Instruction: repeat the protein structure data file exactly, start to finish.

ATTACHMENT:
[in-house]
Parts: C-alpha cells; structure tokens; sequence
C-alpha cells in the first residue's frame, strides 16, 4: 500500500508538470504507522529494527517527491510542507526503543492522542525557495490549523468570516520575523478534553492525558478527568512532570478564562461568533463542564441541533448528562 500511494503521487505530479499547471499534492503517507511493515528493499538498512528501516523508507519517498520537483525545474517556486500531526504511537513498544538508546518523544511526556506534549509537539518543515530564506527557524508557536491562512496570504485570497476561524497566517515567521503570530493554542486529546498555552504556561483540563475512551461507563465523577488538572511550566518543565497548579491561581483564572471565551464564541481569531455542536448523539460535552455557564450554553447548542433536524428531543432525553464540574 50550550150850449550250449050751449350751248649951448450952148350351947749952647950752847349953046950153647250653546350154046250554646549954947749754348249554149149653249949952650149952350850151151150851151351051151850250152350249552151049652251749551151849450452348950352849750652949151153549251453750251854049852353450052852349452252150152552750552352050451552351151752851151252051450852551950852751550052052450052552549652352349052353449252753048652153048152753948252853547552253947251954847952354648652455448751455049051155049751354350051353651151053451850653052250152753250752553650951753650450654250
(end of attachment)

[in-house]
Parts: C-alpha cells; structure tokens; sequence
C-alpha cells in the first residue's frame, strides 16, 4: 500500500508538470504507522529494527517527491510542507526503543492522542525557495490549523468570516520575523478534553492525558478527568512532570478564562461568533463542564441541533448528562 500511494503521487505530479499547471499534492503517507511493515528493499538498512528501516523508507519517498520537483525545474517556486500531526504511537513498544538508546518523544511526556506534549509537539518543515530564506527557524508557536491562512496570504485570497476561524497566517515567521503570530493554542486529546498555552504556561483540563475512551461507563465523577488538572511550566518543565497548579491561581483564572471565551464564541481569531455542536448523539460535552455557564450554553447548542433536524428531543432525553464540574 50550550150850449550250449050751449350751248649951448450952148350351947749952647950752847349953046950153647250653546350154046250554646549954947749754348249554149149653249949952650149952350850151151150851151351051151850250152350249552151049652251749551151849450452348950352849750652949151153549251453750251854049852353450052852349452252150152552750552352050451552351151752851151252051450852551950852751550052052450052552549652352349052353449252753048652153048152753948252853547552253947251954847952354648652455448751455049051155049751354350051353651151053451850653052250152753250752553650951753650450654250